Quick Post – Azure Services Overview

There is a saying “Can’t see the forest for the trees” this could also apply to Azure and its provided services. I haven’t seen a good overview of Azure and the offered services until today. While browsing the internet, I bumped into this site here http://azureplatform.azurewebsites.net/en-us/ . image

It is an interactive site which shows the single services in each category and provides links to more information like updates, pricing, SLA, documentation etc. image

I love this page and I highly recommend to explore and bookmarking it! It is even available in German :).

OMS – Error "Run Login-AzureRMAccount to Login" e.g. OMS Cmdlets

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I wanted to play with the OMS cmdlets which are part of the AzureRM modules. The OMS / OperationsInsights module itself is called AzureRM.OperationsalInsights. A good place to start with OMS native PowerShell cmdlets is a blog post on the Building Clouds blog. So what is the exact issue? Well, I tried to query my workspace for installed solutions. First I logged in using the Login-AzureRmAccount  cmdlet which succeeded quite nicely..

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…after I authenticated I ran a cmdlet to get the solutions from OMS…

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..no matter which cmdlet I tried, I always received the error above.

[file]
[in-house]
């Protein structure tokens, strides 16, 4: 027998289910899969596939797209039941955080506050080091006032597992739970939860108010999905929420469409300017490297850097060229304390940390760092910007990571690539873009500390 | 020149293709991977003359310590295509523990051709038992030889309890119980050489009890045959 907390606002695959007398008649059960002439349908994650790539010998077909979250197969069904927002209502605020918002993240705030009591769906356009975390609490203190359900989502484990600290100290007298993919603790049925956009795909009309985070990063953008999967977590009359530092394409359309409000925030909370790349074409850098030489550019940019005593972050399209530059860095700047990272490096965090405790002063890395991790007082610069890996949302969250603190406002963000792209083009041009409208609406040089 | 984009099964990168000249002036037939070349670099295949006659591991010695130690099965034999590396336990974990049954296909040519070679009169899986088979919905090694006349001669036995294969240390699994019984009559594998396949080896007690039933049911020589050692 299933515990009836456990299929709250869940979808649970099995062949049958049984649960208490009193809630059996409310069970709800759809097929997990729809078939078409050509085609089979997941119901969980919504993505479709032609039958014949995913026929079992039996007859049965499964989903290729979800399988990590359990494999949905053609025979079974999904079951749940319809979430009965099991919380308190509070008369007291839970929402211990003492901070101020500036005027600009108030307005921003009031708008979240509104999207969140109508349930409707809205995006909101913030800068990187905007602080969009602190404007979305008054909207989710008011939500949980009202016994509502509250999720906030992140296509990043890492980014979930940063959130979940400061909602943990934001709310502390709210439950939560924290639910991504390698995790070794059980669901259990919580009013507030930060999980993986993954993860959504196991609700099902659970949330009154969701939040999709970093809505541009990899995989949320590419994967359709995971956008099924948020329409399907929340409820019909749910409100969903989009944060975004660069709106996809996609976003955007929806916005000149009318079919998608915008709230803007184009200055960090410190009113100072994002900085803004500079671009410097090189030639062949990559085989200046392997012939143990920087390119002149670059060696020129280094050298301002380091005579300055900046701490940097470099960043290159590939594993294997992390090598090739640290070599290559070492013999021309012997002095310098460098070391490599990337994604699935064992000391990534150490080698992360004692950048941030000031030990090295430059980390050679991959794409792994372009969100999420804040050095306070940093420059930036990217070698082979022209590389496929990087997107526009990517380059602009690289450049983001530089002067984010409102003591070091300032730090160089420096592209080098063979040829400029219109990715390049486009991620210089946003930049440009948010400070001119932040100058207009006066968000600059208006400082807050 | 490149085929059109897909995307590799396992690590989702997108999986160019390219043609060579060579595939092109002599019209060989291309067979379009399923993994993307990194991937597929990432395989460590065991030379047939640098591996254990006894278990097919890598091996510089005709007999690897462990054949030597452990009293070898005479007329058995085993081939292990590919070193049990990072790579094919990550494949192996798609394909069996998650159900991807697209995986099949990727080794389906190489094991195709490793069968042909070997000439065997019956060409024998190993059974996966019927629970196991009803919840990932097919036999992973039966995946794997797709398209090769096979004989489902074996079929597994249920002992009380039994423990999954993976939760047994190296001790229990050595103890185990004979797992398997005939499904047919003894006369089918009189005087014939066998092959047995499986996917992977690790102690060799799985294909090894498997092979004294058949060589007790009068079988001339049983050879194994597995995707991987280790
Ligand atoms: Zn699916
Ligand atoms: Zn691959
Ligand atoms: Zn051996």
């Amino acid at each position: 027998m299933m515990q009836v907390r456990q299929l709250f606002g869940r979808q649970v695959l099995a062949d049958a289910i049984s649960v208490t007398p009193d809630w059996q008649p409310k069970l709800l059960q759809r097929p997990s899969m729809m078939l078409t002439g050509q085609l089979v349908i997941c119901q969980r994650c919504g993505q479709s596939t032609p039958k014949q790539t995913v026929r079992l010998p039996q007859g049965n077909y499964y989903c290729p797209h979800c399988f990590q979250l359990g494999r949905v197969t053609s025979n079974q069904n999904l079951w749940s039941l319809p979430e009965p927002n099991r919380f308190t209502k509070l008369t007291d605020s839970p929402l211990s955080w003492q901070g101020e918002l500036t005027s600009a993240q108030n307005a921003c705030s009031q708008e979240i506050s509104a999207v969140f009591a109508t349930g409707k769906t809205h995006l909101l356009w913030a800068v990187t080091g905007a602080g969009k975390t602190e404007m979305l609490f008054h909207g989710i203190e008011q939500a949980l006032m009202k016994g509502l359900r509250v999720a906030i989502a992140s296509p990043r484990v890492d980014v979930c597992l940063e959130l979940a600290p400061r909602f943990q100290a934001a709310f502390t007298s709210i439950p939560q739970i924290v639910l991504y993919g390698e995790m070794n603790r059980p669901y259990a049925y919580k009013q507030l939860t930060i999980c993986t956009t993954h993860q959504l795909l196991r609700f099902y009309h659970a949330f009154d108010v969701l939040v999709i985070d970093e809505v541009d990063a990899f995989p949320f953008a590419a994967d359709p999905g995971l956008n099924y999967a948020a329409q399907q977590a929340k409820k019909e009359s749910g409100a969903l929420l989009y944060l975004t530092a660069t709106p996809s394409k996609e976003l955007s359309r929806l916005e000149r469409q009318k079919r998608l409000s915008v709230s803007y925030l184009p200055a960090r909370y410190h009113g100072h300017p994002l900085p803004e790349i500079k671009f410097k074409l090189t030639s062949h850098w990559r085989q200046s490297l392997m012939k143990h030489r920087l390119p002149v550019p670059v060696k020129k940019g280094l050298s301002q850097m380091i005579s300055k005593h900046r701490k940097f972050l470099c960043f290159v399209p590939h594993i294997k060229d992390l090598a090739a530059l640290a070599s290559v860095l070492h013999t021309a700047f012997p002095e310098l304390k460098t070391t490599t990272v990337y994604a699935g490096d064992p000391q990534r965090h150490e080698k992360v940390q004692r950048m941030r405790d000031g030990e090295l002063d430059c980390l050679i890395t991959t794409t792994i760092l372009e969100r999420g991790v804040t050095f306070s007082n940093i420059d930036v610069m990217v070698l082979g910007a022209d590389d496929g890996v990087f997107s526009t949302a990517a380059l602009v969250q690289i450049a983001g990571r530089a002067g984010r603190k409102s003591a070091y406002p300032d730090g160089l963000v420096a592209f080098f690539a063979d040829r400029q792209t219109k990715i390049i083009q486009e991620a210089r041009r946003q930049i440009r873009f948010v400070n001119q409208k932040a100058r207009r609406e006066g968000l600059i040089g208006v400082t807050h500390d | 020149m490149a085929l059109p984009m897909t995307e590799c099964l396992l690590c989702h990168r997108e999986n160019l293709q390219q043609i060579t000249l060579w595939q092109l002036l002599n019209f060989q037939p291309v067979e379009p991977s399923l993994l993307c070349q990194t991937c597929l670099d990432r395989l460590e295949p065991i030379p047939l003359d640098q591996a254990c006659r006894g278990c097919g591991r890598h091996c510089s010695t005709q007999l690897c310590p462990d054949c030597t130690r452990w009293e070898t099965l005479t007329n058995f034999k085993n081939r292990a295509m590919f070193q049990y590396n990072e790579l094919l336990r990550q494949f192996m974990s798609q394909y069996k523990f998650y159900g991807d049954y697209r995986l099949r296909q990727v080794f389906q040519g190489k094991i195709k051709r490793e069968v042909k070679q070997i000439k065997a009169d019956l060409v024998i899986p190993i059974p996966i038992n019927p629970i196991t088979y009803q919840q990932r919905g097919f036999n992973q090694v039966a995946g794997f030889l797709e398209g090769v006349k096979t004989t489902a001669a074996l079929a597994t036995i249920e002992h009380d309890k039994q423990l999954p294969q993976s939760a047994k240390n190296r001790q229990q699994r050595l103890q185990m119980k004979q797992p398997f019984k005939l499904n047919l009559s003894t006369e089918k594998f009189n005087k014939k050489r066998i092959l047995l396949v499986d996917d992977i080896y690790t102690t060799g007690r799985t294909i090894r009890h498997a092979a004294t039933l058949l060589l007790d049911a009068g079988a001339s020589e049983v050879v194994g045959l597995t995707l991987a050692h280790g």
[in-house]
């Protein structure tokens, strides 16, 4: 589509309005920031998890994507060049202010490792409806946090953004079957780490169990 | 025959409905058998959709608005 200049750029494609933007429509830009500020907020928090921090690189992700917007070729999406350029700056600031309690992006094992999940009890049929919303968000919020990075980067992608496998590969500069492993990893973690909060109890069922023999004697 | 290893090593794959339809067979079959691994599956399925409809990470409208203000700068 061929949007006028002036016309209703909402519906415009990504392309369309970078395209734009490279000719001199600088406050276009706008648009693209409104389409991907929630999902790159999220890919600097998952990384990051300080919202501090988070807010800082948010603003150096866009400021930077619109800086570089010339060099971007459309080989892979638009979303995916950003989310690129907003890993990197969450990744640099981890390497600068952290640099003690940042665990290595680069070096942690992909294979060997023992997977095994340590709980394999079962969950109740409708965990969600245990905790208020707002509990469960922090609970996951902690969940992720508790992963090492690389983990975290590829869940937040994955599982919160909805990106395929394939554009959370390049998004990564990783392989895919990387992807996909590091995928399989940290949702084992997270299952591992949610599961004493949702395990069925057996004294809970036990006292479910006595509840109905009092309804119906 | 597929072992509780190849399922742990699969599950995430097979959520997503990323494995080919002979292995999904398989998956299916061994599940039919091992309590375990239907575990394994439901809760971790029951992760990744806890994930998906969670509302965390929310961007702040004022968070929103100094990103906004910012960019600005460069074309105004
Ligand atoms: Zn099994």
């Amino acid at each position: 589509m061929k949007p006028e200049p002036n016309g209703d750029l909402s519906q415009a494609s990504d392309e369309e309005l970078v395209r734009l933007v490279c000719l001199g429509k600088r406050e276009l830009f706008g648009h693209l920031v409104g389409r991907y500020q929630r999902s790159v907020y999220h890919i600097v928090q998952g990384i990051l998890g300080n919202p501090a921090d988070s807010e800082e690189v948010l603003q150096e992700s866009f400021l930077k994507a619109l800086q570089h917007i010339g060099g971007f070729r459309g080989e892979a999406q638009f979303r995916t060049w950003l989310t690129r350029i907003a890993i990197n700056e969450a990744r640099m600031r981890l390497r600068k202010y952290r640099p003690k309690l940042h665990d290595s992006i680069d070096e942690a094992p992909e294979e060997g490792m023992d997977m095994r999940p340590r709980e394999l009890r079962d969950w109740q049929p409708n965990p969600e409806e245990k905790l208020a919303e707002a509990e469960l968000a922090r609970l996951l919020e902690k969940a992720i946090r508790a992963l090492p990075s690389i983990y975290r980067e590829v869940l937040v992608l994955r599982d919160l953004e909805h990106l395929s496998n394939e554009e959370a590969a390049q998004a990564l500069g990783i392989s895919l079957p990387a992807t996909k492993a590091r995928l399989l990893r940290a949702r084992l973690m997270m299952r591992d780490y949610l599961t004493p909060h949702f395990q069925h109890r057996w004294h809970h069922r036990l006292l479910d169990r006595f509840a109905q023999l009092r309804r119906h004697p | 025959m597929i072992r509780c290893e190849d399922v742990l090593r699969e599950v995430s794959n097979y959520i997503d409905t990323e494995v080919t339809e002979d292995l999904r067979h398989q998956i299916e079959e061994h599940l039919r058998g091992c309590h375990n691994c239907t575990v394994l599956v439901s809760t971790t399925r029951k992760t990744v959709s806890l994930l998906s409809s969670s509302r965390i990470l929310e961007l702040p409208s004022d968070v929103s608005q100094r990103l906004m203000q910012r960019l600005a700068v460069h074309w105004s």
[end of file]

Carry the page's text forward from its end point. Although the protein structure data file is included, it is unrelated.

After some time, I tried to update the modules, running Update-Module which ended in this error…

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Next step, I tried to install the entire ARM modules by running Install-Module AzureRM –AllowClobber, which ended in a similar error…

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Continue reading

MS Flow – Trigger Azure Automation Webhook

In one of my previous post I showed you how you could trigger a webhook to trigger an Azure Automation runbook using IFTTT (If This Than That) . Well, the great news are that Microsoft is investing a great deal of money into a similar technology called Microsoft Flow. For a short summary and differences to other task automation engines see this post here. In Microsoft Flow there is also a way to trigger a webhook similar to IFTTT, it works like this…

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…in this template I used Twitter as a starting activity, but you can use any other. I used the Http activity and configured it like this Method => POST and Uri => copy and paste the webhook URI from your Azure Automation runbook. Within the body I used previous data from Twitter like who tweeted and tweet text. If you are new to webhooks, there is an excellent documentation here. 

The webhook data will look something like this…

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As you can see it is very easy to trigger an Azure Automation runbook via MS Flow. The very cool thing of MS Flows is, it’s tight integration into the Microsoft products. Although MS Flow is in preview, there are quite some templates available for automating your daily (business) tasks. Have fun!